Totem pole honors Hills’ heritage

Charity Wessel

Honoring our Black Hills history, Doug Fluke designed a totem pole last year and now the 28-foot tall carving stands in Custer County.
Located on Fluke’s family ranch off U.S. Hwy. 385 near Newberg Lumber Company, wood carver Abby Peterson produced what Fluke describes as a “Black Hills, living-history pole.”
Each carving on the pole is an emblem of our western South Dakota area’s heritage.
The carved bison head at the bottom of the totem pole represents the beginning of the Black Hills as “they were here first,” Peterson said.
This living-history pole also honors Custer County’s first ancestors with paired “Native American carvings, along with General Custer,” Fluke said.
Near the middle of the pole, Custer County’s history of homesteading and mining are honored in two wood carvings.
At the top of the living-history pole, Mt. Rushmore faces are depicted to “represent modern day, the current Black Hills,” Fluke said.
The carved timber was initially a large, damaged Ponderosa Pine that Fluke had removed because of concern it was going to “tip over on the house,” he said. The tree’s rings were counted and it was estimated to have a 160-year life.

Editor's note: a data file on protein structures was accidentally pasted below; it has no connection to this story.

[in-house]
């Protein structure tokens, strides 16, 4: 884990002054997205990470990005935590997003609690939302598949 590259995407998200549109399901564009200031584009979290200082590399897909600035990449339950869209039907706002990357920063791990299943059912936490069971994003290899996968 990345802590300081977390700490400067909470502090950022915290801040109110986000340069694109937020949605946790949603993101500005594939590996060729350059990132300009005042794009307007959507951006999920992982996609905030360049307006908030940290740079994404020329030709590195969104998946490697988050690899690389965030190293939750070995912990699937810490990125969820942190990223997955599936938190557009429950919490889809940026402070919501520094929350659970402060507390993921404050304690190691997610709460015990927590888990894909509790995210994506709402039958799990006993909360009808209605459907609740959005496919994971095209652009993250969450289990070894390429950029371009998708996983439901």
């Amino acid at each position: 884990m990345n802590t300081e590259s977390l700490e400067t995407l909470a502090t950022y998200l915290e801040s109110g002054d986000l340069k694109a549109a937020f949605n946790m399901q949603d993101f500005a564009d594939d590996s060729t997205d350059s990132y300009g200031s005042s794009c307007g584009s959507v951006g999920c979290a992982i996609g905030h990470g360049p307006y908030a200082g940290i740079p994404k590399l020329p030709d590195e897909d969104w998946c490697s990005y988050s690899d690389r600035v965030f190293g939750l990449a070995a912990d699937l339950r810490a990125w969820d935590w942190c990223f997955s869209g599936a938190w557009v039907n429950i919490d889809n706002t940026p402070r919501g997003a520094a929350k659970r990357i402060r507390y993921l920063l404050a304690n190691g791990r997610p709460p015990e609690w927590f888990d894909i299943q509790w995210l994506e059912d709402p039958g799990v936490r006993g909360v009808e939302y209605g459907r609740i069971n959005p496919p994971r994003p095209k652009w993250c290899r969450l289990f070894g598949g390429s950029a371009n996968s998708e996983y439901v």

Last fall, Fluke conveyed his design intent to accomplished, wood-carving artist Peterson, and Peterson  completed the project in a month.
Peterson said he first took a chainsaw to the tree and roughed-out the bulk of the envisioned design by removing chunks of wood.
Then with a chisel Peterson chipped away and hand-carved the detailed artwork that stands today.
Although Fluke held the creative blueprints and Peterson constructed every figure, they both give credit to the whole team of surveyors and diggers whose coordinated efforts made the totem pole concept a reality. Peterson said he was simply “happy to help achieve” the design.
Peterson describes the totem pole as a “South Dakota timeline” because it both represents Black Hills’ history and “leaves behind a legacy,” he said.
This living-history pole is located about five miles from downtown Custer, on the way to Sanator. On the right-hand side of the road, you’ll see this emblem dedicated to the Black Hills.

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